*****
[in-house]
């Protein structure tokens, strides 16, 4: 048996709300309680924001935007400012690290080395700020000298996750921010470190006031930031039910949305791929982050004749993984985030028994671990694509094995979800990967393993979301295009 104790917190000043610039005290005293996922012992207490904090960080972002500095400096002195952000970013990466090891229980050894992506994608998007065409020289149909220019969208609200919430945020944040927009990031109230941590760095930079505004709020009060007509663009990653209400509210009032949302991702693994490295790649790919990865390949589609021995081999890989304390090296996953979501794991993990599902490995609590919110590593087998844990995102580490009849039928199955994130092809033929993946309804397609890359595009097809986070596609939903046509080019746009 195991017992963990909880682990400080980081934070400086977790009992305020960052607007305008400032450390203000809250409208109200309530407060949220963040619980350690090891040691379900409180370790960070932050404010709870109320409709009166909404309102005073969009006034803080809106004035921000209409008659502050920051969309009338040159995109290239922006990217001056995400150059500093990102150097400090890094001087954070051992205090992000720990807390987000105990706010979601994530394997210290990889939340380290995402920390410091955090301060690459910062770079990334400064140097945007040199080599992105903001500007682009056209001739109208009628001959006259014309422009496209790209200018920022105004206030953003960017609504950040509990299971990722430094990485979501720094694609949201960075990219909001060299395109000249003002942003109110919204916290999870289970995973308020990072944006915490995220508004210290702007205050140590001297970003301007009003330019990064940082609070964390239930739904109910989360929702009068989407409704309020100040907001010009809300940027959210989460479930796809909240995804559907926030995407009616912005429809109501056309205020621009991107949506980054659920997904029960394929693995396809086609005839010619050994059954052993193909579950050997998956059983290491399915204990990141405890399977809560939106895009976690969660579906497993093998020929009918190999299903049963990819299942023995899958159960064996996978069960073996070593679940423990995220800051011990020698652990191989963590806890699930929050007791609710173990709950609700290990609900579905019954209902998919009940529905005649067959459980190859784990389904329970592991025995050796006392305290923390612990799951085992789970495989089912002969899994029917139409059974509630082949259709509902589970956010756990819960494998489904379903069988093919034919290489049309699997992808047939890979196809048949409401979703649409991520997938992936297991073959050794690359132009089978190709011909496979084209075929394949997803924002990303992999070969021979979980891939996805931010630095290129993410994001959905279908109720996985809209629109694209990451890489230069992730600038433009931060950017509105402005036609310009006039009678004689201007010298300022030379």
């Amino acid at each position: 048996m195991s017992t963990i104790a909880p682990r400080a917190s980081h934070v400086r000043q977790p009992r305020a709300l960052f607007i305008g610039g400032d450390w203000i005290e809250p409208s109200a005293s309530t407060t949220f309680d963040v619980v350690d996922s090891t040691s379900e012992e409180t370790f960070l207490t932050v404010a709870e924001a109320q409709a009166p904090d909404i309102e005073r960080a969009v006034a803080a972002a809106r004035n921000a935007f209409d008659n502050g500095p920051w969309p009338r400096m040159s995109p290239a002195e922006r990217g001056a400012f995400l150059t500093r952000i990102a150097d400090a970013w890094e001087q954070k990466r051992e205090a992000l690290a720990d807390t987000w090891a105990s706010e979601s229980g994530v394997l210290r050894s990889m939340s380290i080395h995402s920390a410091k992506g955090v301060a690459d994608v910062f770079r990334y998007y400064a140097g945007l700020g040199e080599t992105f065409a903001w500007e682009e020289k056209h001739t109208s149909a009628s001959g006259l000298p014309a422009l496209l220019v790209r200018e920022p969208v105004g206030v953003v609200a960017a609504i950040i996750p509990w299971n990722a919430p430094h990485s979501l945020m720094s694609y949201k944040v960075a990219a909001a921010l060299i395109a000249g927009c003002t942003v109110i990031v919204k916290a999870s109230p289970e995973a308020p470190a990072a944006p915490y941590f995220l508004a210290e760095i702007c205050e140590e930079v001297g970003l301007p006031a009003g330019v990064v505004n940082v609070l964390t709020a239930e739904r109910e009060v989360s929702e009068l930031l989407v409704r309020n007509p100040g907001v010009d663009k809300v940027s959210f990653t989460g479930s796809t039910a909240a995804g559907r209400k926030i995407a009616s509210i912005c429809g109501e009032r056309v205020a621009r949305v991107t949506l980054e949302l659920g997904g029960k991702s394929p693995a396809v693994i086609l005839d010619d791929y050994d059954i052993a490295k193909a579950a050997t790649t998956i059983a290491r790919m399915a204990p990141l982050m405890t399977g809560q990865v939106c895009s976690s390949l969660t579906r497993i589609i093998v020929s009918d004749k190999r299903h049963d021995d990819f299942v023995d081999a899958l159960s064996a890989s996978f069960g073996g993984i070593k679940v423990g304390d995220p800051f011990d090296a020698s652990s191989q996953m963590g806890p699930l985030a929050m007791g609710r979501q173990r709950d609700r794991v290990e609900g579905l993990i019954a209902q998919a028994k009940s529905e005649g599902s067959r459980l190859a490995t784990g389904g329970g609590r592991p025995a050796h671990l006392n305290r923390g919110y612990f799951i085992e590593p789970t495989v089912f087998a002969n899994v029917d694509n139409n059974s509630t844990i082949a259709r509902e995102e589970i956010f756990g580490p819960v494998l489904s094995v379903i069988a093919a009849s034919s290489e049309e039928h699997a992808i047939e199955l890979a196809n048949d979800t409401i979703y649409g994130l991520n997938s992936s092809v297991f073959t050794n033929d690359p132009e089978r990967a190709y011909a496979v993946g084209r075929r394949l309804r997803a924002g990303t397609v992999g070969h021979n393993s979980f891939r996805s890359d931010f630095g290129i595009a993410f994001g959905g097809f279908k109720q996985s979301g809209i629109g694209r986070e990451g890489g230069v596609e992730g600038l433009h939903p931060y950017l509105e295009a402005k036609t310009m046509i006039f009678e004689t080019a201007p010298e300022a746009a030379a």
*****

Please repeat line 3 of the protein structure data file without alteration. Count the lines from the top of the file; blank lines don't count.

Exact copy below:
């Amino acid at each position: 048996m195991s017992t963990i104790a909880p682990r400080a917190s980081h934070v400086r000043q977790p009992r305020a709300l960052f607007i305008g610039g400032d450390w203000i005290e809250p409208s109200a005293s309530t407060t949220f309680d963040v619980v350690d996922s090891t040691s379900e012992e409180t370790f960070l207490t932050v404010a709870e924001a109320q409709a009166p904090d909404i309102e005073r960080a969009v006034a803080a972002a809106r004035n921000a935007f209409d008659n502050g500095p920051w969309p009338r400096m040159s995109p290239a002195e922006r990217g001056a400012f995400l150059t500093r952000i990102a150097d400090a970013w890094e001087q954070k990466r051992e205090a992000l690290a720990d807390t987000w090891a105990s706010e979601s229980g994530v394997l210290r050894s990889m939340s380290i080395h995402s920390a410091k992506g955090v301060a690459d994608v910062f770079r990334y998007y400064a140097g945007l700020g040199e080599t992105f065409a903001w500007e682009e020289k056209h001739t109208s149909a009628s001959g006259l000298p014309a422009l496209l220019v790209r200018e920022p969208v105004g206030v953003v609200a960017a609504i950040i996750p509990w299971n990722a919430p430094h990485s979501l945020m720094s694609y949201k944040v960075a990219a909001a921010l060299i395109a000249g927009c003002t942003v109110i990031v919204k916290a999870s109230p289970e995973a308020p470190a990072a944006p915490y941590f995220l508004a210290e760095i702007c205050e140590e930079v001297g970003l301007p006031a009003g330019v990064v505004n940082v609070l964390t709020a239930e739904r109910e009060v989360s929702e009068l930031l989407v409704r309020n007509p100040g907001v010009d663009k809300v940027s959210f990653t989460g479930s796809t039910a909240a995804g559907r209400k926030i995407a009616s509210i912005c429809g109501e009032r056309v205020a621009r949305v991107t949506l980054e949302l659920g997904g029960k991702s394929p693995a396809v693994i086609l005839d010619d791929y050994d059954i052993a490295k193909a579950a050997t790649t998956i059983a290491r790919m399915a204990p990141l982050m405890t399977g809560q990865v939106c895009s976690s390949l969660t579906r497993i589609i093998v020929s009918d004749k190999r299903h049963d021995d990819f299942v023995d081999a899958l159960s064996a890989s996978f069960g073996g993984i070593k679940v423990g304390d995220p800051f011990d090296a020698s652990s191989q996953m963590g806890p699930l985030a929050m007791g609710r979501q173990r709950d609700r794991v290990e609900g579905l993990i019954a209902q998919a028994k009940s529905e005649g599902s067959r459980l190859a490995t784990g389904g329970g609590r592991p025995a050796h671990l006392n305290r923390g919110y612990f799951i085992e590593p789970t495989v089912f087998a002969n899994v029917d694509n139409n059974s509630t844990i082949a259709r509902e995102e589970i956010f756990g580490p819960v494998l489904s094995v379903i069988a093919a009849s034919s290489e049309e039928h699997a992808i047939e199955l890979a196809n048949d979800t409401i979703y649409g994130l991520n997938s992936s092809v297991f073959t050794n033929d690359p132009e089978r990967a190709y011909a496979v993946g084209r075929r394949l309804r997803a924002g990303t397609v992999g070969h021979n393993s979980f891939r996805s890359d931010f630095g290129i595009a993410f994001g959905g097809f279908k109720q996985s979301g809209i629109g694209r986070e990451g890489g230069v596609e992730g600038l433009h939903p931060y950017l509105e295009a402005k036609t310009m046509i006039f009678e004689t080019a201007p010298e300022a746009a030379a």